Bristol City record £28.5m loss but CEO claims it is a ‘step in the right direction’

Bristol City’s accounts for the 2021/22 season have been published, with CEO Richard Gould giving his take.

Departing CEO Richard Gould claims that Bristol City’s losses of £28.5m is a ‘step in the right direction’ after the club’s 2021/22 accounts were published. Gould is leaving to take up a role at the England and Wales Cricket board, but has held an influential role with the club since 2021.

The Robins posted yesterday the pre-tax loss which is under £2 million shy of £30m, but is an improvement of what City lost for 2020/21, which was £38.4m. Fans were permitted back into stadiums after a season-and-a-half in which spectators weren’t allowed.

City had the eighth best home attendance record in the Championship last season, welcoming 19,141 fans on average. The return of fans resulted in an increase in revenue of £4.5m, which was a major increase given minimal income from ticket sales the season prior.

Despite the losses, Gould stated at a Fans Forum last month, that he is confident that the club will avoid any punishment over Financial Fair Play rules in the EFL. There had been fears that the club could incur a points deduction, which has been given to clubs like Derby County, Reading and Sheffield Wednesday over the last few years.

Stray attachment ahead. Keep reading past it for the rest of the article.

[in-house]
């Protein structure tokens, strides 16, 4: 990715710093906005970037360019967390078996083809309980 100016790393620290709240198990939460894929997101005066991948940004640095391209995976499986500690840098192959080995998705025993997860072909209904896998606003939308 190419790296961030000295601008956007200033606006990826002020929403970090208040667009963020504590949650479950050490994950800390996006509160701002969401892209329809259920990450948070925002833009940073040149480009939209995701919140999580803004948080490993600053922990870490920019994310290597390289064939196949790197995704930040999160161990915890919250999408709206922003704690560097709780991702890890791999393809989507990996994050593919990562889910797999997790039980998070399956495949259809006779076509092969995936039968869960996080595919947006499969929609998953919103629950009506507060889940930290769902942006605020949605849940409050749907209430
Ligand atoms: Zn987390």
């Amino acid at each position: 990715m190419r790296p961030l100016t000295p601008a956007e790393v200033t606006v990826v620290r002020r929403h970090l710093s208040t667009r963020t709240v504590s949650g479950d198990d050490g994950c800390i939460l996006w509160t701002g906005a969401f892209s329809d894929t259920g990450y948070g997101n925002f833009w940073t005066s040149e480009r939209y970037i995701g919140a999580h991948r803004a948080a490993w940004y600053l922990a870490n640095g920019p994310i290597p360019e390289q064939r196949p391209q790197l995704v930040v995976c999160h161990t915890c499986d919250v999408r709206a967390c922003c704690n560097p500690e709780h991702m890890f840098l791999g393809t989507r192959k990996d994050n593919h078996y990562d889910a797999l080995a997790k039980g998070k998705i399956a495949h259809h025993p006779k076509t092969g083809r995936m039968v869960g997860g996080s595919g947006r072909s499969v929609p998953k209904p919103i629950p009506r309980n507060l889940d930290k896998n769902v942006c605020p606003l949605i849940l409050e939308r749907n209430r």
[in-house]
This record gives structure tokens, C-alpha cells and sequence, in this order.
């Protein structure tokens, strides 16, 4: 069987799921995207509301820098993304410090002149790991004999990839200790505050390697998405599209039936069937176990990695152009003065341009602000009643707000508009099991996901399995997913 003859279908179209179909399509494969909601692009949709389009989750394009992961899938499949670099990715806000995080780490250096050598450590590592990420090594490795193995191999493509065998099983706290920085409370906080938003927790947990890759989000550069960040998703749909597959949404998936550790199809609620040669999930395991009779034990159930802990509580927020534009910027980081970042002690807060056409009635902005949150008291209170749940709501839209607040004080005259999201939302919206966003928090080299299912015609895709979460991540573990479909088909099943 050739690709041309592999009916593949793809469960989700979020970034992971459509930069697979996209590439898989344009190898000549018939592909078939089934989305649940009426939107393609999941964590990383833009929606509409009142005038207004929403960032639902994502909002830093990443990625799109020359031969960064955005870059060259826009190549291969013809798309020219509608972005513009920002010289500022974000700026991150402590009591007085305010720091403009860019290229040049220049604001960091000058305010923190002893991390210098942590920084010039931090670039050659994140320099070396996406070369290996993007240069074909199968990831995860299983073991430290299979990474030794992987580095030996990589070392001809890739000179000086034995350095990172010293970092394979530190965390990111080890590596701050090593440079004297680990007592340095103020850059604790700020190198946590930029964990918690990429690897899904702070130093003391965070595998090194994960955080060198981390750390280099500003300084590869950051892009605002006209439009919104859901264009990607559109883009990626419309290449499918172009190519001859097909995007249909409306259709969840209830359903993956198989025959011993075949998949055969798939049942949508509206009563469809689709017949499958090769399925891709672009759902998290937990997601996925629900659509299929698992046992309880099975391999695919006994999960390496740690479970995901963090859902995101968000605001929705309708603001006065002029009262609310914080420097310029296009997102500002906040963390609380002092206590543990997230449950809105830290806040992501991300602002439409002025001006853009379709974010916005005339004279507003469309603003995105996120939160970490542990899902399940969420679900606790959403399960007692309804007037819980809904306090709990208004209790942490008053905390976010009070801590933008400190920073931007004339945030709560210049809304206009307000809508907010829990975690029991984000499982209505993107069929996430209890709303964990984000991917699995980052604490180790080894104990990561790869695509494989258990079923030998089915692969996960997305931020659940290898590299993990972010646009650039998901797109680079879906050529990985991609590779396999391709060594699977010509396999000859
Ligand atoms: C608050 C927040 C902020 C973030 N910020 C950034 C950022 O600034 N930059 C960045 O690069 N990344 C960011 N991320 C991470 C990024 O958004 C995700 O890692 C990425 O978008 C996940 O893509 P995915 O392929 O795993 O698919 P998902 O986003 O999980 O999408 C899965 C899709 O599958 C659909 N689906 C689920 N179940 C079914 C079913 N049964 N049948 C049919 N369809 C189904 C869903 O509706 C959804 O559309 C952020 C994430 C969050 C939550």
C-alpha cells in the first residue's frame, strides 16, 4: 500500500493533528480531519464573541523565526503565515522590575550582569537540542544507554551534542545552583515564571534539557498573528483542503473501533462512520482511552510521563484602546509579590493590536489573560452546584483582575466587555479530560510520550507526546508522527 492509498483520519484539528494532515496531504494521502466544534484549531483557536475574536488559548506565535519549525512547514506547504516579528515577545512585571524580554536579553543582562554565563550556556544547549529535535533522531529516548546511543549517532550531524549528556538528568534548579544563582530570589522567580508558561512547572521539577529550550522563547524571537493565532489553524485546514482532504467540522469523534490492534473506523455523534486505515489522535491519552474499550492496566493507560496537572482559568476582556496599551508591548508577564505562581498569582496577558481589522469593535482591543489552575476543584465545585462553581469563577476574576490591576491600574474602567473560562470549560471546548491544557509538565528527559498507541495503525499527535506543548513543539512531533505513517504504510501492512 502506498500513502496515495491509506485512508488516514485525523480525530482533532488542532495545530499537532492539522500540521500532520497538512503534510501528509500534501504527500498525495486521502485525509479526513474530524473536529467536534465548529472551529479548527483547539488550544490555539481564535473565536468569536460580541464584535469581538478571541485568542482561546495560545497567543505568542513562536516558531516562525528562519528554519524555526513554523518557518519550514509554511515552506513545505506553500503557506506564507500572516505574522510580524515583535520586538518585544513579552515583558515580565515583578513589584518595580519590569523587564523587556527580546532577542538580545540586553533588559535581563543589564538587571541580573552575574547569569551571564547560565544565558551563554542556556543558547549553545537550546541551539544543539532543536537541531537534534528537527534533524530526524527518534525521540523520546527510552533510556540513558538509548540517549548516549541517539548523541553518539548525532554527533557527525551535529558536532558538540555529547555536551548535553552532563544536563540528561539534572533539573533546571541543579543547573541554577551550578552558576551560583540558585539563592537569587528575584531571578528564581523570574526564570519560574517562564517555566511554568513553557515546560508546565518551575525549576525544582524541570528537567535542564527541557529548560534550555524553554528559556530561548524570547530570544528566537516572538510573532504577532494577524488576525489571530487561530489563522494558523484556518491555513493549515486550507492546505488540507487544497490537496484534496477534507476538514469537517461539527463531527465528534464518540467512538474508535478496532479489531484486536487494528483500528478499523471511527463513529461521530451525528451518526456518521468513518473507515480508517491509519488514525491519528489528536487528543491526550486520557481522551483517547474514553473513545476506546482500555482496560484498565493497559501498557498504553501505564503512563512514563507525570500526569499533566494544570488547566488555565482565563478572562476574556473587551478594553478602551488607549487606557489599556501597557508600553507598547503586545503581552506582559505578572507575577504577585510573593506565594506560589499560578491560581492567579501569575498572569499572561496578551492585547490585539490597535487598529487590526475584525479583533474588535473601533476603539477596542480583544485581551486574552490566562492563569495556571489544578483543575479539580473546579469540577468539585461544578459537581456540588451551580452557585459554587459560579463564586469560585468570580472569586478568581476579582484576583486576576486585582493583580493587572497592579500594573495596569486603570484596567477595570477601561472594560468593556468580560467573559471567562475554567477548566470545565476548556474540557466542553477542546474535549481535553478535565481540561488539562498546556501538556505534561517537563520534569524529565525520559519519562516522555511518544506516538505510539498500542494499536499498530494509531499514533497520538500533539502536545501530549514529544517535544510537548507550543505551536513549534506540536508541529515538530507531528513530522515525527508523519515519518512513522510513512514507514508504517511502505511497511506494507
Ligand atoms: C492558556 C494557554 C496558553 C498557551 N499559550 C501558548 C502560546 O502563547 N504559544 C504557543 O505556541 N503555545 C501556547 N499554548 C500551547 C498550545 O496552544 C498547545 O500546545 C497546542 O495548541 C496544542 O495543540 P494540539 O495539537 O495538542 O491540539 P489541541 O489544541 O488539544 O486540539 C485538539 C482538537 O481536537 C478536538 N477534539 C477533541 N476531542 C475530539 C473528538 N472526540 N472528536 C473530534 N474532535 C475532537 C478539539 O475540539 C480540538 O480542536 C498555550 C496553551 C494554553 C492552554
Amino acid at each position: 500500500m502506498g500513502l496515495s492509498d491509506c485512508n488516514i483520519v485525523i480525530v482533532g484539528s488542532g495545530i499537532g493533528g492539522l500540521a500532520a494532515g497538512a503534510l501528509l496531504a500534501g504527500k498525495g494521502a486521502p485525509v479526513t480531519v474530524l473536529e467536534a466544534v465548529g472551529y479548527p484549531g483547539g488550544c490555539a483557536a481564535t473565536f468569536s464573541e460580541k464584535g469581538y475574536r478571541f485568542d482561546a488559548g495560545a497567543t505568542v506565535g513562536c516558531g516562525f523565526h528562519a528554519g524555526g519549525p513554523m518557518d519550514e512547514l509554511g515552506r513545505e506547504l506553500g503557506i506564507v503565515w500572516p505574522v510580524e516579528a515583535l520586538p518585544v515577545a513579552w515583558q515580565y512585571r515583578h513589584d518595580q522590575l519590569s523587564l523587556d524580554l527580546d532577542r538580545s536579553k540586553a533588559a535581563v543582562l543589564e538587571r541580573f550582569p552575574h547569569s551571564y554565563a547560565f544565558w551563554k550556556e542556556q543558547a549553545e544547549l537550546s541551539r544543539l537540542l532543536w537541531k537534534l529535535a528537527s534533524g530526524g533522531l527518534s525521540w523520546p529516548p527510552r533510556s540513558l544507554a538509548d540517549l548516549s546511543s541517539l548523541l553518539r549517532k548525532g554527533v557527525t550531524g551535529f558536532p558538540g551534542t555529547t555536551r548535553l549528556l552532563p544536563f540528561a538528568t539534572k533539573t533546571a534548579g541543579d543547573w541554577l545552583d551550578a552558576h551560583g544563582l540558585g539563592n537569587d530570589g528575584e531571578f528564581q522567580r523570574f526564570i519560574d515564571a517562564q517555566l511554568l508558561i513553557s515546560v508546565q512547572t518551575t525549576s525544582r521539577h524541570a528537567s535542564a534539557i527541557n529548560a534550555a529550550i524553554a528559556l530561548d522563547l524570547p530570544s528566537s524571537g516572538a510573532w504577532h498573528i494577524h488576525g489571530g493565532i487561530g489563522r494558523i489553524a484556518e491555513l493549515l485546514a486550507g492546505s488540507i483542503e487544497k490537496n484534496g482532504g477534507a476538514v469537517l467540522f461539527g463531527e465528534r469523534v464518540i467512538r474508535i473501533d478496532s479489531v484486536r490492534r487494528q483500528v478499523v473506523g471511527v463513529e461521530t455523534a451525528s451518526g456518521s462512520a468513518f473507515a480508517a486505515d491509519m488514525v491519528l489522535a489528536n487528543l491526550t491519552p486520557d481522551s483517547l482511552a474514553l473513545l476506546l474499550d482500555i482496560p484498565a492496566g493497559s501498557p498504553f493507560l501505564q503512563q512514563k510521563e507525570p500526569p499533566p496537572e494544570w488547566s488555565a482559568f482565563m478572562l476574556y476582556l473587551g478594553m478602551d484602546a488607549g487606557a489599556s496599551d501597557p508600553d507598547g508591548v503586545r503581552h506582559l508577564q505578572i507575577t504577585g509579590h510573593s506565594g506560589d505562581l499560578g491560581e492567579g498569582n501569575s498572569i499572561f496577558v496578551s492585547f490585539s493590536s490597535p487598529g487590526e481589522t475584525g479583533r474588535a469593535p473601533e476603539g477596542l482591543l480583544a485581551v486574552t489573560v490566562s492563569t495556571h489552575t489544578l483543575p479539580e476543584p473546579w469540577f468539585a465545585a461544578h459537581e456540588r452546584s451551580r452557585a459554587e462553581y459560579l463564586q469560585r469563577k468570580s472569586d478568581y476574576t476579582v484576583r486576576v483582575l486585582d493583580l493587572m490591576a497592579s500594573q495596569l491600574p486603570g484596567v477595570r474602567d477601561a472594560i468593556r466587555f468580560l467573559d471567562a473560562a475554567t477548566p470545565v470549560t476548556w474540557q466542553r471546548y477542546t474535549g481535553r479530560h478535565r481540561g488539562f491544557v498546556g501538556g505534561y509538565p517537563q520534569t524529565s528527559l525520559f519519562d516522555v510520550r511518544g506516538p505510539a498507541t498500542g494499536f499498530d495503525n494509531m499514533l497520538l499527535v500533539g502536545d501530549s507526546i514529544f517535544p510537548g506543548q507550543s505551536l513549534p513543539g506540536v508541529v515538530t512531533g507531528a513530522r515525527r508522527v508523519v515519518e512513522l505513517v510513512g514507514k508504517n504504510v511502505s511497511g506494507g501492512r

“An improvement of £9.9m on the prior season loss is a step in the right direction,” said Gould to the official club website. However, although we are pleased with the resilience shown in bouncing back from the Covid-19 pandemic, recording a large loss again this year demonstrates that there is a lot of work left to do.”

Kieran Maguire, a British academic, specialises in football accountancy and his findings showed that City lost £500,000 a week over the course of last season and paid £102 in wages for every £100 of revenue. It has given them a total loss of £198m ever since Lansdown became chairman of the club, over 20 years.

The wage bill at Bristol City fell by £5m, having let go of several first-team players. They pocketed £1.3m in player sales, which was down almost £5m year-on-year. City in previous years have sold players for sizable fees such as Adam Webster, Lloyd Kelly and Josh Brownhill.

The COVID-19 pandemic had an effect on the transfer market with revenue streams impacted. It meant that top tier clubs explored different markets for players, which has had a knock on effect on clubs in the lower levels of English football.

Adam Nagy and George Nurse were the only players that City sold for a price last season, having been sold to Pisa and Shrewsbury Town for undisclosed fees respectively, whilst 15 players were released.

Gould added: “We benefited from our supporters being able to return to Ashton Gate, from both a financial and an atmospheric viewpoint and we are forever grateful for their support.  The transfer market has shown only minimal signs of returning to the level it was prior to the Covid-19 pandemic.”